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James Bridle, video still from ‘Seamless Transitions,’ Inflite Jet Centre at Stansted Airport, (all animations by Picture Plane and courtesy of Picture Plane)

LONDON — At the heart of artist, writer, and technologist James Bridle’s project is the notion that the images that we are not shown are just as carefully selected as the ones we are: in this day and age, visual concealment is tactical, not accidental. As Bridle put it frankly in a recent interview, “Having no pictures available of a phenomenon has become a technique of not talking about it.”

Accordingly, Bridle’s oeuvre has aimed to reveal the concealed. In past work he has drawn attention to covert drone strikes by regularly posting satellite imagery of strike locations to Instagram account Dronestagram and by painting life-size drone-shaped shadows onto the ground in such politicized locations as London and Washington DC. Through his work on drone strikes, Bridle became interested in issues of contested citizenships, and the manner in which UK citizenship is stripped or denied behind closed doors. On view at The Photographer’s Gallery in London, his latest project, Seamless Transitions, sheds much-needed light on some of the UK’s more out-of-sight immigration and deportation practices.

James Bridle, video still from ‘Seamless Transitions,’ Harmondsworth Immigration Removal Centre at Heathrow

A short film on loop pulsing from the gallery’s Media Wall, Seamless Transitions tours three virtual spaces. They may be computer-generated, but these architectural visualizations capture very real locales. With jump cuts, slow pans, and the occasional split-screen, the viewer moves through three sites in which immigrants are detained, judged, and deported (in that order): the Harmondsworth Immigration Removal Centre at Heathrow, the Special Immigration Appeals Court in the City of London (SIAC), and the Inflite Jet Centre at Stanstead Airport.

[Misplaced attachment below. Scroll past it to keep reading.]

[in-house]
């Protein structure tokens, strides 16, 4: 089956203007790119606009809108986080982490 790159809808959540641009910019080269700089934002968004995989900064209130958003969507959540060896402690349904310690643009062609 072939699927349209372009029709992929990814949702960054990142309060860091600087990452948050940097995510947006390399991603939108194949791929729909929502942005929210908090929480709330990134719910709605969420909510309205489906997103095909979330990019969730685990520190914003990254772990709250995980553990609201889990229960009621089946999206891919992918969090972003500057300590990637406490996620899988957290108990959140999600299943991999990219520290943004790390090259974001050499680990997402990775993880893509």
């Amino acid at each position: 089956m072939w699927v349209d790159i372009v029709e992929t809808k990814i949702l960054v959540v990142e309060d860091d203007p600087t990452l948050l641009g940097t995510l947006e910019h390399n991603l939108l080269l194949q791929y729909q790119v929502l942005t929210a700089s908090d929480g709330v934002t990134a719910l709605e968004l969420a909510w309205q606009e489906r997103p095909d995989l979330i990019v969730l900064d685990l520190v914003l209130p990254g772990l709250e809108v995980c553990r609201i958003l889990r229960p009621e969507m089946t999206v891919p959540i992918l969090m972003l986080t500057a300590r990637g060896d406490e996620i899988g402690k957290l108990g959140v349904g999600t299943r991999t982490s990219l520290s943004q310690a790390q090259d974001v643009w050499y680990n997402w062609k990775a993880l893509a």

James Bridle, video still from ‘Seamless Transitions,’ Inflite Jet Centre at Stansted Airport

The renderings, which aren’t winning any awards for visual interest, nonetheless capture the bland, bleak structures made with industrial materials and steeped in a vague institutional authority. In the Inflite Jet Centre, everything is clinically symmetrical, down to the standard-issue office plants bookending the exit to the tarmac. The film zeroes in on a private plane decorated with faint gray stars that deny identification but imply clout. SIAC is depicted as a blocky, modular building with the nubby blue carpet, fluorescent lighting, and hard plastic chairs of generic office blocks. The entrance to the building is host to a metal detector and other features of security screening. Harmondsworth looks like a prison through and through: heavy on the locks, grilles, and security cameras, with a hideous banana-slug-yellow design motif.